This purports to tell you how it was back in the day when Joni Mitchell, CSN&Y, Jackson Browne, the Eagles, Linda Ronstadt, the Byrds, Frank Zappa, Mama Cass, Carole King and other big deal 70s singer/songwriters all lived together in the famed canyon.
And it does.
But, for the subject matter, it just never quite takes off. Having access to the formative years of the folks who essentially owned the music business in the 70s, you'd think there'd be all sorts of great gems and stories, and yet all we really get is the old news that David Crosby was an egomaniac and Robert Plant had big boner.
Yes, we get some personal observations from some of the players, like how idyllic Graham Nash felt his brief time with Joni Mitchell was; how they both still hold that memory as a bright shining moment to the point that when Mitchell finally sold the house, she called up Graham and offered a last visit together before it was gone.
That's sweet, but I wanted more detail of Don Henley, Jackson Browne and Glen Frey sitting around dreaming up "Tequila Sunrise." What was Carole King doing in her life when she wrote Tapestry?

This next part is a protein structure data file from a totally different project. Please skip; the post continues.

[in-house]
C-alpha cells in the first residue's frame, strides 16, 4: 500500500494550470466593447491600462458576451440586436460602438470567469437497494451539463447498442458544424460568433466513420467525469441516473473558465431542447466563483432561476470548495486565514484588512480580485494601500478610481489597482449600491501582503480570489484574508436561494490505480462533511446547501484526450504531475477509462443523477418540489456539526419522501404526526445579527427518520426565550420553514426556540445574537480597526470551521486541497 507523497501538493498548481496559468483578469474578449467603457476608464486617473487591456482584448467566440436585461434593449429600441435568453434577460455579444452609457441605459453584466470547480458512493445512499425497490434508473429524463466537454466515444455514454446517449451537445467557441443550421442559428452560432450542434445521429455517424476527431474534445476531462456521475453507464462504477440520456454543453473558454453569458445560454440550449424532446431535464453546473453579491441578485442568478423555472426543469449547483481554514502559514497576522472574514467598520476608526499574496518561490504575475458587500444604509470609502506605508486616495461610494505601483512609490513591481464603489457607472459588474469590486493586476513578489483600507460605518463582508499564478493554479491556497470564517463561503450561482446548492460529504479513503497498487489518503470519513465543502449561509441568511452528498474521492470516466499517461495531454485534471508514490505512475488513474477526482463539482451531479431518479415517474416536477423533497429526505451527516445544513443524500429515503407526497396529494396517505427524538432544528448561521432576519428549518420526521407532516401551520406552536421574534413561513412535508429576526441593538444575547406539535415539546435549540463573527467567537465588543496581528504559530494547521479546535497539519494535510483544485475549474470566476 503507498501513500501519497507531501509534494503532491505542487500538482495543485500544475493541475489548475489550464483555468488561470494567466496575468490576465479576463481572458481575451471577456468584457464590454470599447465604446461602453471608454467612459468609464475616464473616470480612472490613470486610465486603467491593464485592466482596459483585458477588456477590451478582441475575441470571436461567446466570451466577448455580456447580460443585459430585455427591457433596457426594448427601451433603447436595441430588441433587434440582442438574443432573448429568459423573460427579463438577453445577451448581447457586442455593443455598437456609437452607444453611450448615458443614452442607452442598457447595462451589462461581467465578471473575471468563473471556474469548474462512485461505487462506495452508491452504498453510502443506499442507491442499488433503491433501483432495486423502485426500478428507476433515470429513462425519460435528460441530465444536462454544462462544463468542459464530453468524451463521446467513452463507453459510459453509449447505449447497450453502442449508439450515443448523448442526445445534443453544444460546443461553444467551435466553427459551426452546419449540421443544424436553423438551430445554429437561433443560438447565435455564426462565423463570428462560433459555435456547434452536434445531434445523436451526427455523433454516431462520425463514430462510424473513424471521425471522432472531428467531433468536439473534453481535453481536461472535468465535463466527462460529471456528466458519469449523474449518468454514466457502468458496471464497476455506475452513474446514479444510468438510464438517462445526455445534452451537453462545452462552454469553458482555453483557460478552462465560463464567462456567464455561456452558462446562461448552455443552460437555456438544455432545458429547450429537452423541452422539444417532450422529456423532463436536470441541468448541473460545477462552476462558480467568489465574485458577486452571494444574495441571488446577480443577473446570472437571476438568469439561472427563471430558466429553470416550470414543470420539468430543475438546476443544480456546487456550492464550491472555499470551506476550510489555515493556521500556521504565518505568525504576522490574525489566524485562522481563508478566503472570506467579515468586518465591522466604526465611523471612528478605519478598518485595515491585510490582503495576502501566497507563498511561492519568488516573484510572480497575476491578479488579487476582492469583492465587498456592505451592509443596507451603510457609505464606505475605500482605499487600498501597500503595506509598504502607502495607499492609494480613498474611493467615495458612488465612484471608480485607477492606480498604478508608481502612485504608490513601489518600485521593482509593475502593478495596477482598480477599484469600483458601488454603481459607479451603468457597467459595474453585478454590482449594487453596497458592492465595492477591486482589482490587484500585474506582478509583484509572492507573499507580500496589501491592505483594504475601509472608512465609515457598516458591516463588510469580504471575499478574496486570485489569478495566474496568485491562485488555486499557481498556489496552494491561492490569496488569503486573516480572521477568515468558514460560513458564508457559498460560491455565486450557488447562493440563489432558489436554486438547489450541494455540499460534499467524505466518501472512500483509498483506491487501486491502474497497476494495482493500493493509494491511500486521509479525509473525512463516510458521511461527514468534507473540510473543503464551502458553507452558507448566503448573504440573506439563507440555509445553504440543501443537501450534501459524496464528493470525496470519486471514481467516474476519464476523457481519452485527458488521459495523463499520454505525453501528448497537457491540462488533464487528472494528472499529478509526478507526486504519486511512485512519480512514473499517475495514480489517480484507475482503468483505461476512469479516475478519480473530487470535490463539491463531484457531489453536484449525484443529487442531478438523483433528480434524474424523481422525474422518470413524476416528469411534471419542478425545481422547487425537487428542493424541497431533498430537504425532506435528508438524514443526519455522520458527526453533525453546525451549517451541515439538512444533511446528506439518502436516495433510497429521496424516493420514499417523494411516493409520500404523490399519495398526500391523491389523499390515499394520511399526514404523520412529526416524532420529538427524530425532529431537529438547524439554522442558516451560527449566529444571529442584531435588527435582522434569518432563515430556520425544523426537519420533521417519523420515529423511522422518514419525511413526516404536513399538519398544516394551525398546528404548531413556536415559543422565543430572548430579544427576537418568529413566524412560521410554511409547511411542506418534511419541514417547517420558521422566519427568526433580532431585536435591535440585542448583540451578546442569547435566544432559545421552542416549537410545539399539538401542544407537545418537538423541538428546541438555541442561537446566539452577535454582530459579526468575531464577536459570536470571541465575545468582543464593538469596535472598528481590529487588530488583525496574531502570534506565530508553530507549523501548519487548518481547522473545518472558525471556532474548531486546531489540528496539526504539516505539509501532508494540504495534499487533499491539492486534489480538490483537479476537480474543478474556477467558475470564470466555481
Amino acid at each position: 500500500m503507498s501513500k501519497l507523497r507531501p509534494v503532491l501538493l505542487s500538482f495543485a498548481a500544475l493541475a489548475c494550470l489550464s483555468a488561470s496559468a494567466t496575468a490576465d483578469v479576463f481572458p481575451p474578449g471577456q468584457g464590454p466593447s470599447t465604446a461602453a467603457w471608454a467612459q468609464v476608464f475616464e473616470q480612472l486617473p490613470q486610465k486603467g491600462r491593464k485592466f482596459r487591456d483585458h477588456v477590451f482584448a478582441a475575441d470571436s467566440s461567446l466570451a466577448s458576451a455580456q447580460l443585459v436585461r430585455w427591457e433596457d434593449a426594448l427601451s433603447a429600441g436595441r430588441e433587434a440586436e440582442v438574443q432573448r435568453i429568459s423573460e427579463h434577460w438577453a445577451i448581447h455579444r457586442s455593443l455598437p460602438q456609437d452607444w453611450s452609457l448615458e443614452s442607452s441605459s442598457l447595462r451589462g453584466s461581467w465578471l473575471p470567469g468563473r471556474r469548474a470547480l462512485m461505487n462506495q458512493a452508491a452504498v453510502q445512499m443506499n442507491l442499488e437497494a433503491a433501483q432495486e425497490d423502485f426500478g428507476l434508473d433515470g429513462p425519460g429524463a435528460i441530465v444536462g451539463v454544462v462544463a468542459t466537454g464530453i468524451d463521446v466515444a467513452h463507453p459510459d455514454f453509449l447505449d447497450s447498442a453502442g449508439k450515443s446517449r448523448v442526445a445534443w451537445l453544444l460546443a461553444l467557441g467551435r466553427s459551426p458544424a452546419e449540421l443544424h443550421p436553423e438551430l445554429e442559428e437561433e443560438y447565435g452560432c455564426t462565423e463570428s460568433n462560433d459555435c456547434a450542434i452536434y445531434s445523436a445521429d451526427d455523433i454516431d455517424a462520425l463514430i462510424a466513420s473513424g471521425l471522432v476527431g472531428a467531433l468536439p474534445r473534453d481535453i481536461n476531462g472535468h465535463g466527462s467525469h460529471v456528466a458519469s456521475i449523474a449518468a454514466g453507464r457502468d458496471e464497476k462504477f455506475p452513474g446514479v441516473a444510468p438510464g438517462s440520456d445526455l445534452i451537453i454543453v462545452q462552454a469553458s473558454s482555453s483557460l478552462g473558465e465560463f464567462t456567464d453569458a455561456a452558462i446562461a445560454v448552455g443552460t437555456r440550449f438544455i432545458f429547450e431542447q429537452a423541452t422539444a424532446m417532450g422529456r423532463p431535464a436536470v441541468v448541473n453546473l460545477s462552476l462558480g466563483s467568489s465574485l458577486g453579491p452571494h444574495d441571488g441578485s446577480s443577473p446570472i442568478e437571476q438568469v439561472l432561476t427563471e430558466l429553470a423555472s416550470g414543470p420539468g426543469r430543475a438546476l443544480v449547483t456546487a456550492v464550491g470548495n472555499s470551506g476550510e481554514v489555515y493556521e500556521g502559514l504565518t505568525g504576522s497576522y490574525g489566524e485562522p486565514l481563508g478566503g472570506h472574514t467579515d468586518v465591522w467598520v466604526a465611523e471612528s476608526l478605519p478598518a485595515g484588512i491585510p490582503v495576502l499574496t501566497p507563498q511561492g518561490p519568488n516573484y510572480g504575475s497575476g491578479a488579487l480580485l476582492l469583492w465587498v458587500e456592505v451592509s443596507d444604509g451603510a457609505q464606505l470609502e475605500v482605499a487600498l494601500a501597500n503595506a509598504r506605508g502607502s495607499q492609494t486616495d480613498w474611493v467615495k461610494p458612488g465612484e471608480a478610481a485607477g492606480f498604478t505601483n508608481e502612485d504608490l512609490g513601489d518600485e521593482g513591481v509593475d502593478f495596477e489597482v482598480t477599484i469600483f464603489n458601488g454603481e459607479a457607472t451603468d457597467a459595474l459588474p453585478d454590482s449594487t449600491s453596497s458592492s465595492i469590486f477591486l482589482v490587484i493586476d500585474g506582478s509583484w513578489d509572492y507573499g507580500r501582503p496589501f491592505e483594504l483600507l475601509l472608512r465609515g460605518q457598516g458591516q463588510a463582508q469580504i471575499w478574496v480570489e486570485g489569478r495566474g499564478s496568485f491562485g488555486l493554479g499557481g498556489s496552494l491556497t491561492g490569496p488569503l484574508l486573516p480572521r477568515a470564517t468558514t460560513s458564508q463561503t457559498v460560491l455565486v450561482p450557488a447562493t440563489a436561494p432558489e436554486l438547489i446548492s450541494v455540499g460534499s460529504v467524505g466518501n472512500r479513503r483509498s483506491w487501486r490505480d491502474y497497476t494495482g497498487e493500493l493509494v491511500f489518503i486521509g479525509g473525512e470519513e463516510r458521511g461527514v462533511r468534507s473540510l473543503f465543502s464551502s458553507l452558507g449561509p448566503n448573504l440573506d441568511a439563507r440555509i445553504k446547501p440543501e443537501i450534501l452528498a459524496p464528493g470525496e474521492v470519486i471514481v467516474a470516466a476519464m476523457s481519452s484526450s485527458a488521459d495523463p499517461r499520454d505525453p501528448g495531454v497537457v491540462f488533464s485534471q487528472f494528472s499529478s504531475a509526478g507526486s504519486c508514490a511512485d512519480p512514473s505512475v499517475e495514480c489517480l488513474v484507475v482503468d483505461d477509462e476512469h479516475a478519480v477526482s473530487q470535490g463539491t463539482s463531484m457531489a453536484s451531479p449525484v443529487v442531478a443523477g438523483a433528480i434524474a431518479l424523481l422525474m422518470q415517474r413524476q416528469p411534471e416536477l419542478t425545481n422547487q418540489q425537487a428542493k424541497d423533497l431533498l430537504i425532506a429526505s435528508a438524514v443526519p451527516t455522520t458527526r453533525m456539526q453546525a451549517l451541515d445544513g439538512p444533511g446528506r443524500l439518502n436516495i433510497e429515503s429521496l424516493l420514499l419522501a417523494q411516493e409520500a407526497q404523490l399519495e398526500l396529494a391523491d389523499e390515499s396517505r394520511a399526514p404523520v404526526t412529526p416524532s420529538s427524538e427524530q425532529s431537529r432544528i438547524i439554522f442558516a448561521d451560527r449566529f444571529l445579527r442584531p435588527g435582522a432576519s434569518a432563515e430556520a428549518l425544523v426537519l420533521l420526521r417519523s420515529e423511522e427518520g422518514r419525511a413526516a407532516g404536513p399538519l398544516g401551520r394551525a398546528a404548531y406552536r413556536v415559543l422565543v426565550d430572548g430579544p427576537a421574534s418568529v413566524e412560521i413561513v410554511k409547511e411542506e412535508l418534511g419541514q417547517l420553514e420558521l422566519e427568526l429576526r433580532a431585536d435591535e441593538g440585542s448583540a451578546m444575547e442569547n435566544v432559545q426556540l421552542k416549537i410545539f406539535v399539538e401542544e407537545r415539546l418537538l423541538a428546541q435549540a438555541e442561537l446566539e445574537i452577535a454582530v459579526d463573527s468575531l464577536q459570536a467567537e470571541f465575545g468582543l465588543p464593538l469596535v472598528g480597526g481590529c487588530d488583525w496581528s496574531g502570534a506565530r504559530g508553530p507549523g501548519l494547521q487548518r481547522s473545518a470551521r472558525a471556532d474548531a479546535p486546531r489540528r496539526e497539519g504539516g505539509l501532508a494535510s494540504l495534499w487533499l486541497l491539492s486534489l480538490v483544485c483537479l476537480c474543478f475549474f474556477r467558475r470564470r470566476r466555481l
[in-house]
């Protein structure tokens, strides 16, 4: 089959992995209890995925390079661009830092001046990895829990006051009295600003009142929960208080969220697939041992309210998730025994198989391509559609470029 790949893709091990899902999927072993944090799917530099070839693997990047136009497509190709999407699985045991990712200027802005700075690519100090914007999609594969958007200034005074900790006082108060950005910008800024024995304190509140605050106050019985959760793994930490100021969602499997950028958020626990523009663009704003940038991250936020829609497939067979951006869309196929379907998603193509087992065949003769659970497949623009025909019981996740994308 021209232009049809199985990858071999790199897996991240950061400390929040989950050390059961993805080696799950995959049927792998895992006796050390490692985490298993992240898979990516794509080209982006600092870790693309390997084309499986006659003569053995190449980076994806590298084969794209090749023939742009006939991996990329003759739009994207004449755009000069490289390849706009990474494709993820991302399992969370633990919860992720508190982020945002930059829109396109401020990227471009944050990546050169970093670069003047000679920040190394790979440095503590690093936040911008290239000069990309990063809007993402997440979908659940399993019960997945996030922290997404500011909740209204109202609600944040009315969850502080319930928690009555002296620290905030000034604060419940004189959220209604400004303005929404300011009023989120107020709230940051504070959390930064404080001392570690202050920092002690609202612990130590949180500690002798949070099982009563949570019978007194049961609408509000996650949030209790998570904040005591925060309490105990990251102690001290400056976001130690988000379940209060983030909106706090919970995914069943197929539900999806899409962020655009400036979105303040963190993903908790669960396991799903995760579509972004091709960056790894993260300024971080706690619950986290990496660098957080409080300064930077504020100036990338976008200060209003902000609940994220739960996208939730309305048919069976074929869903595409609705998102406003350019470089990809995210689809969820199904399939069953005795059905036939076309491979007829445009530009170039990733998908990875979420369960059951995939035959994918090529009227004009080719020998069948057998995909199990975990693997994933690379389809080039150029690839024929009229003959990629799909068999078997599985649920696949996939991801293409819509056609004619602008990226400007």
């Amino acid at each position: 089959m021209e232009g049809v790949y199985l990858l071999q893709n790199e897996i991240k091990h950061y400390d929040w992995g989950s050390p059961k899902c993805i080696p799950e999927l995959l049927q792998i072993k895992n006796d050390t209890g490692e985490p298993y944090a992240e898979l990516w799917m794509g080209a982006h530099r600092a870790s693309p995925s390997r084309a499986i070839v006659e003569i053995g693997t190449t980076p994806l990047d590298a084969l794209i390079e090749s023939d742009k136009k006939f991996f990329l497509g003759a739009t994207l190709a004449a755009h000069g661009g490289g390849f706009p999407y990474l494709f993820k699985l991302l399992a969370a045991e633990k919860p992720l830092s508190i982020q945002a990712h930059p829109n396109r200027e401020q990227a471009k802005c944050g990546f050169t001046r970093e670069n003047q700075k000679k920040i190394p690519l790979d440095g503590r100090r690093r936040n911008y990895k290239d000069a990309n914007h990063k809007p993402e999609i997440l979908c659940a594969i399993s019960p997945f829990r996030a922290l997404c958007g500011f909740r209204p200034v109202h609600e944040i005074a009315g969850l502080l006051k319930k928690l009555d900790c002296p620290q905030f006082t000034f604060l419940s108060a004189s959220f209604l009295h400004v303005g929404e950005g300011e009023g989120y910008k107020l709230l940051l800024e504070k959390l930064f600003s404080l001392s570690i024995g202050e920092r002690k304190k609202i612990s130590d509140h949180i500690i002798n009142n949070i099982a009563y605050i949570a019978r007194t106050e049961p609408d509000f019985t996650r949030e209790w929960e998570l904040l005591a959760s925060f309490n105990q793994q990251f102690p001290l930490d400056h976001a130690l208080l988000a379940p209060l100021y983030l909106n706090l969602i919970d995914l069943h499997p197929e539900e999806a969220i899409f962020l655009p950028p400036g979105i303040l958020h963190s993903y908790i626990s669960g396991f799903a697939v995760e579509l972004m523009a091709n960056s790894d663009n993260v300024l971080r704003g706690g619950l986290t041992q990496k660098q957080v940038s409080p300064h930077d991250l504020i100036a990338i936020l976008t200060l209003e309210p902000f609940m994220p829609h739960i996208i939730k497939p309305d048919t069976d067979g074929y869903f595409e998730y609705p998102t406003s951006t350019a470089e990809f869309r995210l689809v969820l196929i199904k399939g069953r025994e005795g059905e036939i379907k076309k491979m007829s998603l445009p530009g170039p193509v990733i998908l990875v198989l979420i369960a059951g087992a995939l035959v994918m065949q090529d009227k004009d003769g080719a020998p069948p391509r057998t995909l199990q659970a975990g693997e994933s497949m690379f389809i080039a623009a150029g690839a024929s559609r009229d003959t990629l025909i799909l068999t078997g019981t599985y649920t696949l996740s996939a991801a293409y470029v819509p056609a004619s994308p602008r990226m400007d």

So, on a scale of 1 to 10 of fun/useful information, this one gets a solid 6.
Nutballs like me who can't get enough of this stuff will find this a pleasant read, but dilettantes need not bother.
Oh, one more thing. Near the end, Michael Walker repeats the trope of rap (hip hop) being the new pretender to the throne of popular music by way of being the genre that pisses parents off the most. Now, it appears to be true that there is a window in your life where the popular music of your teenage years becomes the music that you imprint on and carry with you as your life preference (da article, da book), but I think all these music critics (way past their teens and past the point of being impressionable) simply find rap as mysterious and odious as most of us do, and based on that assumption alone they promote it to "The music of a generation". I say bullshit on that. I think rap is going to remain a tiny subgenre that influences others, but will never really break out of the backwater of having a miniscule audience that actually likes the stuff, much like disco. I think the big influence being missed entirely by the critics is the quiet dominance of country rock.